What would you do if you discovered that there were only a few days left to your life... not to mention that lives of everyone you know, and everyone you don't?
That's the idea behind One Chance, an odd little art game where the world is about to succumb to a deadly virus. You're one of the scientists responsible for accidentally creating the virus, and now you need to decide how you'll spend your final days on Earth.
Surely just about every grown person has considered the idea that the planet might end one day, through a giant asteroid or a plague or alien invasion or something, and having the chance to act it out is pretty neat. What makes One Chance really nifty, though, is that you really do only get one shot at success - after you 'beat' the game once, you can't go back and start over. (Unless, you know, you empty your browser cache. But that's not the point!)
What makes this game's concept so neat, though, is that it blends your character's personal life with his professional. If you decide to pursue a cure to the virus, you may well succeed - but your family will pay the price for your negligence. You need to balance your priorities to keep them going... but then the world will suffer.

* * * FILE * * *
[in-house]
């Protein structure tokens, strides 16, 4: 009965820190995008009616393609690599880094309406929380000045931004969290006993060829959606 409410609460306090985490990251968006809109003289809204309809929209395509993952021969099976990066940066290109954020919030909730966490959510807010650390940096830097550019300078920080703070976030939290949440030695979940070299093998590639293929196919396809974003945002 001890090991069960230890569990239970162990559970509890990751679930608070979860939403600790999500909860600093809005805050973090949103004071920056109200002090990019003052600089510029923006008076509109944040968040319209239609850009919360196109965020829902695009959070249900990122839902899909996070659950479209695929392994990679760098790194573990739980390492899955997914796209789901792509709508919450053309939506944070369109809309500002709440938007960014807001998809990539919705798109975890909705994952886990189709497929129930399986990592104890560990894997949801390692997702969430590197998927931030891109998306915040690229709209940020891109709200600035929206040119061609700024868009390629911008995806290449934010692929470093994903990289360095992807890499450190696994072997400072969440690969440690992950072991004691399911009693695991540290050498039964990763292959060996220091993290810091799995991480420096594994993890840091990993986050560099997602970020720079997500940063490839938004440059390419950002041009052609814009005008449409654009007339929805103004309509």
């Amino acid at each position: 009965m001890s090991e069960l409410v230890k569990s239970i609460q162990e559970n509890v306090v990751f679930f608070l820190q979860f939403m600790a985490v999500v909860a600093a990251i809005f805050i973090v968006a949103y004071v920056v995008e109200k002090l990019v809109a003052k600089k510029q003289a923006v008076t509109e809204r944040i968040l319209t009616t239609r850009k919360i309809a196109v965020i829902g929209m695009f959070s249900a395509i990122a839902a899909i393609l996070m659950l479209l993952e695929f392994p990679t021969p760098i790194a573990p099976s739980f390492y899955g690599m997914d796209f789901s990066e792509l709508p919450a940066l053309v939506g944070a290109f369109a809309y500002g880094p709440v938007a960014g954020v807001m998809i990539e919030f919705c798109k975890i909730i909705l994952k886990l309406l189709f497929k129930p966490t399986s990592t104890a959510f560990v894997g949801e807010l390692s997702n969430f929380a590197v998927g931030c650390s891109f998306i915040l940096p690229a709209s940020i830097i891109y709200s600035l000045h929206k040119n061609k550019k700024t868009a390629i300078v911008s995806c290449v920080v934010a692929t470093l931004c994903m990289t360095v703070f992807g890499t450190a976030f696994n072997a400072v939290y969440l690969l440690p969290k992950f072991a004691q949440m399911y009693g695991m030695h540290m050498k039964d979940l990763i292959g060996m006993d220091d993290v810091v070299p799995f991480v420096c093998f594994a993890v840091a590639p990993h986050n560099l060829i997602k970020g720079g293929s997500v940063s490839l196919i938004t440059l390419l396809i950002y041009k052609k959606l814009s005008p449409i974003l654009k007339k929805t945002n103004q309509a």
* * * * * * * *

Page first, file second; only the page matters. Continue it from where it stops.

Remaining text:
Oh, and you have a cute little daughter.
But you can betray your family!
See the problem? It's not an easy game to stomach.
Very, very simple. Move left and right, occasionally stop to interact with people or objects. This aspect of One Chance can get frustrating, as it takes your character a long time to move from one screen to the other, and you'll often have to move through multiple screens to get where you're going. Though the pace does add a sense of impending doom, as you're forced to watch society crumble around you, going from this...
Aaaaaand eventually to this.
Decent. The visuals on One Chance are relatively basic, appearing as though they've been constructed from construction paper. They serve their purpose nicely.
There's only one song in this game, and it plays constantly. It's a fitting tune, given the theme of the game, but it gets a little aggravating after a while... and once the world goes kaput, silence works just as well, so don't feel too bad if you turn off your speakers.
(Oh, and there is one part with a song by Tautou, but that doesn't count.)
You don't really win or lose in this game, you just decide. Each of your decisions has a good and bad side. (Though, uh, admittedly, letting the world die kinda sucks, which usually happens!) That said, getting the ending you want can sometimes be trickier than you'd think, so you might be refreshing that cache more than once.
One Chance is a cool experience, if rather depressing and clunky. You probably won't play it more than once or twice... but those play-throughs should prove thought-provoking nevertheless. And for those of you more interested in the subject, yes, the multiple endings make it a fairly replayable game, which does defeat the PURPOSE, but, oh well.
PLAY ONE CHANCE